He declared that the prevailing financial enhancement was barely enough to neutralise inflation and rise in taxes, much less cover the Army’s committed liabilities, ‘Make in India’ projects, bankroll infrastructural development and more importantly, acquire badly needed ammunition and varied ordnance for operational efficiency in a turbulent neighbourhood.

Lt Gen Chand also revealed that 68 per cent of the Army’s equipment was in the ‘vintage category’, with just about 24 per cent in the current, and merely 8 per cent in the ‘state of the art’ classification, hinting that with declining CAB allocations, it would be challenging to modernise the force.

The extent of committed liabilities for FY2012-22 was not disclosed at the webinar, though the MoD has this information and conveys it to SCoD, whenever asked. This is significant because in a recent report, the SCoD had even cautioned the MoD that inadequate allocations for committed liabilities in successive defence outlays would ‘definitely lead to a default situation’ on this count. Consequently, it will take far more than just the fiction of committing 63 per cent of CAB to the domestic defence industry to promote Atmanirbharta.

Indian and foreign defence industry executives, too, are aware of the MoD’s budgetary realities. And if the announcement evoked contrived enthusiasm at the webinar, it was only because these expectant vendors, operating in a depleting global market for military equipment, have to exist in the Indian MoD’s perpetual ‘twilight zone’; for them, it’s similar to being drowned in liquid oxygen, where paradoxically, the liquid will not let them live, and the oxygen will not let them die, as they wait endlessly on tenders being issued and contracts awarded.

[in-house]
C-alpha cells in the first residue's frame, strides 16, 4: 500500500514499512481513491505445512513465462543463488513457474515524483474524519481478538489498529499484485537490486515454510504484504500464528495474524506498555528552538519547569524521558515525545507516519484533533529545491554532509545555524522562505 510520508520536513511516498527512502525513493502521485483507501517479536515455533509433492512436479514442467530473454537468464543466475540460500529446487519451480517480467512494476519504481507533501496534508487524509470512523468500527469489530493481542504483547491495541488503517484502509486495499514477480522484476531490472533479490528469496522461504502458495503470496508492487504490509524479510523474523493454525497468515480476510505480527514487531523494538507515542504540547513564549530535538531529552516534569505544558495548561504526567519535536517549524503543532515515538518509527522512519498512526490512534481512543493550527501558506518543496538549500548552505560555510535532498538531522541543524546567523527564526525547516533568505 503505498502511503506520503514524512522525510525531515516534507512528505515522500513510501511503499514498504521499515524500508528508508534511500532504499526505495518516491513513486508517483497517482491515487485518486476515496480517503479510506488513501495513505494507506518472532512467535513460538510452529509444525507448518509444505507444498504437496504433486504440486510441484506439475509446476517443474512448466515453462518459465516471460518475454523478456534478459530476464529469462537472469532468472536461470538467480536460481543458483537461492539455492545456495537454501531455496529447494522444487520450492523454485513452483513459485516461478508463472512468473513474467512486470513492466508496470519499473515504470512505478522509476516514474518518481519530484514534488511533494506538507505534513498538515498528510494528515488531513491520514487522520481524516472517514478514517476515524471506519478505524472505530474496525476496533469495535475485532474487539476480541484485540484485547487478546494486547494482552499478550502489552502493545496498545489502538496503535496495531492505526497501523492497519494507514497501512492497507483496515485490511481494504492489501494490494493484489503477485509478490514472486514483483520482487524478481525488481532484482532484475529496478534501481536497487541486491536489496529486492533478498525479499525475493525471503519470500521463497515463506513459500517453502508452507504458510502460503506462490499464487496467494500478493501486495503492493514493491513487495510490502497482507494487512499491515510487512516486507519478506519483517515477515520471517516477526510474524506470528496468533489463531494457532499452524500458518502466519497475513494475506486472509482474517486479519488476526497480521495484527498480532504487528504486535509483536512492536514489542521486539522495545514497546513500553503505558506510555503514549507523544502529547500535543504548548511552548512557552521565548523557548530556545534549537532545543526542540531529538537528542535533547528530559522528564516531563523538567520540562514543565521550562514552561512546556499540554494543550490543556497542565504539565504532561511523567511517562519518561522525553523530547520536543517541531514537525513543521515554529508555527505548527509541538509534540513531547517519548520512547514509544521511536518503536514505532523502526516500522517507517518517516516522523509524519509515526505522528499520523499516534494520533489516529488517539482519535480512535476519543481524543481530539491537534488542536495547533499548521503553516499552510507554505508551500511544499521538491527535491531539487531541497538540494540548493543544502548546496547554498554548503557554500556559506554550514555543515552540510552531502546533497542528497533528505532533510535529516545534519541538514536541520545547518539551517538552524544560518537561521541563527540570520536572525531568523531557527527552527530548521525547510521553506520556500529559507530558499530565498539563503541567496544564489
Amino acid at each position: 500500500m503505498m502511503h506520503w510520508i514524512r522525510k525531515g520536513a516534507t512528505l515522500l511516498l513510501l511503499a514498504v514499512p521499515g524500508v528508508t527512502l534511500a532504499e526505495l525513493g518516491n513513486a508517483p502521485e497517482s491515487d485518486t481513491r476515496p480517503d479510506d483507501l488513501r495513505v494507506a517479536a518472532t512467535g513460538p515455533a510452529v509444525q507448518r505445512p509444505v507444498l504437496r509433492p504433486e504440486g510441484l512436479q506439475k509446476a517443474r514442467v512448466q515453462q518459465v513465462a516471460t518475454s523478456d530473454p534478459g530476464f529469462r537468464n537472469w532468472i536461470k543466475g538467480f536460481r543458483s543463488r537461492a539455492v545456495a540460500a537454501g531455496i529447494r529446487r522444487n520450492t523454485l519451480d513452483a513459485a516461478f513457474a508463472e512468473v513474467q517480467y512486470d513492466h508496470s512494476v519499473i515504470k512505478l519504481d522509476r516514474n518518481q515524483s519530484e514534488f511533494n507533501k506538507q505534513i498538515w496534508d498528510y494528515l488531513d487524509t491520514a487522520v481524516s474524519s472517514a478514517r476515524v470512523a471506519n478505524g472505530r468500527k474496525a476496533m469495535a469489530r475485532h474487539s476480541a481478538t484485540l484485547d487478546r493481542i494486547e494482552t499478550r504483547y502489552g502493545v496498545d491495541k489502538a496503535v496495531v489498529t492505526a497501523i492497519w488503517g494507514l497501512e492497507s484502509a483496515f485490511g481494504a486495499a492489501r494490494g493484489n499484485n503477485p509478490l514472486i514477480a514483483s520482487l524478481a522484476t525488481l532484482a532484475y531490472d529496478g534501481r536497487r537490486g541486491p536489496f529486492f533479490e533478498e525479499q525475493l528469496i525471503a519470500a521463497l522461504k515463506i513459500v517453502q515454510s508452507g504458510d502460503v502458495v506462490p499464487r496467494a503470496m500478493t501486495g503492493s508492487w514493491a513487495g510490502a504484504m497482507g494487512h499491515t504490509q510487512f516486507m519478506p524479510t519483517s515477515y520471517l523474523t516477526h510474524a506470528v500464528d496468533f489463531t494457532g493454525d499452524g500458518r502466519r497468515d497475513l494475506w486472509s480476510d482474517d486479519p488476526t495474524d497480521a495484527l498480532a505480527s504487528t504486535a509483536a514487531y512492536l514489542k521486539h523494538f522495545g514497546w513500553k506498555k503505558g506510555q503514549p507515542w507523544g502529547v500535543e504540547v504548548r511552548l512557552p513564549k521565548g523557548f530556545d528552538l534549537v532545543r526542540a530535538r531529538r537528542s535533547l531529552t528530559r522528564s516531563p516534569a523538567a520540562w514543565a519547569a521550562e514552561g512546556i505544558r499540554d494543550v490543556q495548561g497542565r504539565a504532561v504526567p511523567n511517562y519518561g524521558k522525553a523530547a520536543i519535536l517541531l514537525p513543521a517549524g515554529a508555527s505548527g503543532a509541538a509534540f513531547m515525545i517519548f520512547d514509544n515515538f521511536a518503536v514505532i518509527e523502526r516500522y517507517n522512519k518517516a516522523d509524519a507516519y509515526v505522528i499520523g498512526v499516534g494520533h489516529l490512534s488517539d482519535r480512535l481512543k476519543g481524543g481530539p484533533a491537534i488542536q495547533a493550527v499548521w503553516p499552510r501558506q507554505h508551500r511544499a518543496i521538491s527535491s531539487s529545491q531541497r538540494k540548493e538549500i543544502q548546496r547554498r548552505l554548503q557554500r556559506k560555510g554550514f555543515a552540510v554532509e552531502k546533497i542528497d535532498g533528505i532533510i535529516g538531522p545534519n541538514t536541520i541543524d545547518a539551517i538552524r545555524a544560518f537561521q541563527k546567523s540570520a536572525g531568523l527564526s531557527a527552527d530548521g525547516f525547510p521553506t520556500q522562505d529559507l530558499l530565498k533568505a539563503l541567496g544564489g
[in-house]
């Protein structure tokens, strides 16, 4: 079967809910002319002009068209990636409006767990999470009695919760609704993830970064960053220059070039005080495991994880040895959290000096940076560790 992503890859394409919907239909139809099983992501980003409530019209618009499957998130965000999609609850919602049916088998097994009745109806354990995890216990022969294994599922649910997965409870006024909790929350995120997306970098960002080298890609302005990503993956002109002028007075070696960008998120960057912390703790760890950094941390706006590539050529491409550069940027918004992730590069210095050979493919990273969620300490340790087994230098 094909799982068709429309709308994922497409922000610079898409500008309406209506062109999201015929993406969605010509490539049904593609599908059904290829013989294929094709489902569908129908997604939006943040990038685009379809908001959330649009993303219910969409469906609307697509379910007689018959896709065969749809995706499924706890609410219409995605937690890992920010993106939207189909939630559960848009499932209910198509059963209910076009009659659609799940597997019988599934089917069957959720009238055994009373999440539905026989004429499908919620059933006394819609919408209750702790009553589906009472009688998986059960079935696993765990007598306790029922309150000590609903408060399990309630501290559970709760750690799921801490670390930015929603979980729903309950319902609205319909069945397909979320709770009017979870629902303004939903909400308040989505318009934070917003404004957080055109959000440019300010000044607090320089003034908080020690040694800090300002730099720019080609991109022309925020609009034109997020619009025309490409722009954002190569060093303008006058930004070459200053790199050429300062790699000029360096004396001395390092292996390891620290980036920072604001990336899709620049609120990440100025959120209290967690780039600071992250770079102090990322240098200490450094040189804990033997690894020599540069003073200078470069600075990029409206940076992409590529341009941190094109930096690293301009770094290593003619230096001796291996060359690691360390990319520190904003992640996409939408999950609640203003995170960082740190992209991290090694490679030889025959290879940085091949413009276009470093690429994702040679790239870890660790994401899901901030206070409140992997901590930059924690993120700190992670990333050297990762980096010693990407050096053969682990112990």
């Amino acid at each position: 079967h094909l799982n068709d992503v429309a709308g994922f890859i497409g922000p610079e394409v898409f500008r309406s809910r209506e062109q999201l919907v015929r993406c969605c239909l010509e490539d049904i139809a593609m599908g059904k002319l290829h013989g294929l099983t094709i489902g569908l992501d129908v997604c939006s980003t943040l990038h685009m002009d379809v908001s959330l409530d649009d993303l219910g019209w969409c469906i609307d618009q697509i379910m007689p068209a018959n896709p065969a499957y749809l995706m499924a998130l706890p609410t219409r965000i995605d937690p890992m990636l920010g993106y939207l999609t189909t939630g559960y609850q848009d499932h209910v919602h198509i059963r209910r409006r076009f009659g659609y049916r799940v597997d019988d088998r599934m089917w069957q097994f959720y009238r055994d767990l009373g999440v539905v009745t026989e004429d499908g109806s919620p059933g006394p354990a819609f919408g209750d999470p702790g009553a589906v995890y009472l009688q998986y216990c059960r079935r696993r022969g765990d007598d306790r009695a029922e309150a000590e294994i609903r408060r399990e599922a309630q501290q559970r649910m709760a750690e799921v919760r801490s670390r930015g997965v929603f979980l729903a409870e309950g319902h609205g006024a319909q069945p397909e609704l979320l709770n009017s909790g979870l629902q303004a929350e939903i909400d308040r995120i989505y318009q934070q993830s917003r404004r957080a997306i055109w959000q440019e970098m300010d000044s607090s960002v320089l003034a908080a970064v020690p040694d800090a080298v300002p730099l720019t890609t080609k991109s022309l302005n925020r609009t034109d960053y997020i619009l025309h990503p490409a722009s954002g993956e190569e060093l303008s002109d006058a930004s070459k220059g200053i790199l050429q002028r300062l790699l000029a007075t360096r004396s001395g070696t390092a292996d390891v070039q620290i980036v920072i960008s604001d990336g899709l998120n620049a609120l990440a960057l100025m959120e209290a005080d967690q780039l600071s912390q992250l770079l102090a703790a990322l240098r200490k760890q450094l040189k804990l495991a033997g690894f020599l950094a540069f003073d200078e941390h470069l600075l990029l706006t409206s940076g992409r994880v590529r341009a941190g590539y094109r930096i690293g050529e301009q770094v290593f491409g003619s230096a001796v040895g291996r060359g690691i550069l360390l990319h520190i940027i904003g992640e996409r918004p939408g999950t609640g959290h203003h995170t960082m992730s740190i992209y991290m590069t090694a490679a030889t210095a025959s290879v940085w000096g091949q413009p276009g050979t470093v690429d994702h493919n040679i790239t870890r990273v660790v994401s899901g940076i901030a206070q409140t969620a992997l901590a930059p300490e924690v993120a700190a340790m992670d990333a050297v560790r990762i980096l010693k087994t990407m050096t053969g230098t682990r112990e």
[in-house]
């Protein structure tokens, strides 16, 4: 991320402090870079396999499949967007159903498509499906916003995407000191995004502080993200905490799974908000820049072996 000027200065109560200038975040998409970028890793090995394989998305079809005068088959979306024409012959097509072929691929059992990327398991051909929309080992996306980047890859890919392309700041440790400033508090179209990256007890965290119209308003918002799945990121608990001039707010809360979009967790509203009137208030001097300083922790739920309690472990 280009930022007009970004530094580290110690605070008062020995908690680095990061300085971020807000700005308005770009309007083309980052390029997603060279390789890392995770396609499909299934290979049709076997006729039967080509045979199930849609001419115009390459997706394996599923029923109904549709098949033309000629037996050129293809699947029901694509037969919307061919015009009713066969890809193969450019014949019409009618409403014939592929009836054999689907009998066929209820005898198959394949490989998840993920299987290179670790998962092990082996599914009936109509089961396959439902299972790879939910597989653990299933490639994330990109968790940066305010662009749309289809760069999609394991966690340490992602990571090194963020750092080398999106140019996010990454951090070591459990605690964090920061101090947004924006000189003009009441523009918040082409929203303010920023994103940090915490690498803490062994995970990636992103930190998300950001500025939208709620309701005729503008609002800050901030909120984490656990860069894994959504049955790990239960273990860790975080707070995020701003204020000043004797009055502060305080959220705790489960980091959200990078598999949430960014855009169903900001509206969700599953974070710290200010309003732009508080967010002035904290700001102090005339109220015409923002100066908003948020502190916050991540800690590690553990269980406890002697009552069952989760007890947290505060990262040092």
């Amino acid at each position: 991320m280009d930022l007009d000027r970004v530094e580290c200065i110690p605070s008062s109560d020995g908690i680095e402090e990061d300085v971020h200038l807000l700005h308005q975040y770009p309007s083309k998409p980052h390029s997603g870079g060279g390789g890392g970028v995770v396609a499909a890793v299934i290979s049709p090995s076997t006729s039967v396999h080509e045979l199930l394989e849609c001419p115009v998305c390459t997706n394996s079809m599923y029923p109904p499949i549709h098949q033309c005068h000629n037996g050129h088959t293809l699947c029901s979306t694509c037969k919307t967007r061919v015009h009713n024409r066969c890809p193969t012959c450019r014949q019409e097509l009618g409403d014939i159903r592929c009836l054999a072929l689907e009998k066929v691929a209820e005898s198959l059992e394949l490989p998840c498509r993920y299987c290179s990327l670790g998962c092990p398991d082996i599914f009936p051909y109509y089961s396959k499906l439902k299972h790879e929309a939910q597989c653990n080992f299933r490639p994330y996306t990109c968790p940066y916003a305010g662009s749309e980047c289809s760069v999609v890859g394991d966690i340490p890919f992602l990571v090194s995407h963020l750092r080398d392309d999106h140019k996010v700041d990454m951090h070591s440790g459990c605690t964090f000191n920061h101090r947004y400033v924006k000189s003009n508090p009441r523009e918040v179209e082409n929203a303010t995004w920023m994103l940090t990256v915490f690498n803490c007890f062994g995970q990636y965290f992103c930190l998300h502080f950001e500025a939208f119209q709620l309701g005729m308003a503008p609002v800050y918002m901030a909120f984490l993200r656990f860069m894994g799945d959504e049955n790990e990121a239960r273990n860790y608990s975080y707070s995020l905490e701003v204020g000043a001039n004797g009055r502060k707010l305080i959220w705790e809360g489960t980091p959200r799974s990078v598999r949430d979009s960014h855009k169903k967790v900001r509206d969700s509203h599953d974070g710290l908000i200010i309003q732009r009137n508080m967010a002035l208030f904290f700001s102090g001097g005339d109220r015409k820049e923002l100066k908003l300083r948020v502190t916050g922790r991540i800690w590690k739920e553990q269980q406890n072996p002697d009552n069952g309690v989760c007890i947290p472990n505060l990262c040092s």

Apart from the opacity surrounding the amounts available for new contracts, vendors also face the perennial apprehension of tenders either languishing interminably, or worse, being arbitrarily scrapped. Underlying this entire tenuous process is their deadline uncertainty. Understandably, they tend to clutch on to all and any affirmative assurances emanating from the MoD regarding purchases, like at the webinar, and hope against hope that this time round, their fortunes might change for the better.

Over the decades, there has been no dearth of well-meaning efforts to improve the system, but they seem to have remained just that — mere endeavours. Many have largely been disjointed and un-holistic, creating fresh complications and adversity and further pushing the MoD’s itinerant bureaucracy — civil and military — into greater nebulousness. Continually moving the goal posts and flawed financial planning and procedures have only added to all-round uncertainty.

To try and overcome these problems, the MoD attempted in 2017 to create a semi-autonomous and overarching Defence Acquisition Organisation (DAO) to oversee development and acquisition of military capabilities. Four years later, it has abandoned the idea, opting instead to render the Defence Acquisition Procedure denser. The fundamental need for financial planning, too, has been left largely unaddressed, rendering the entire process of military modernisation unrealistic and overambitious.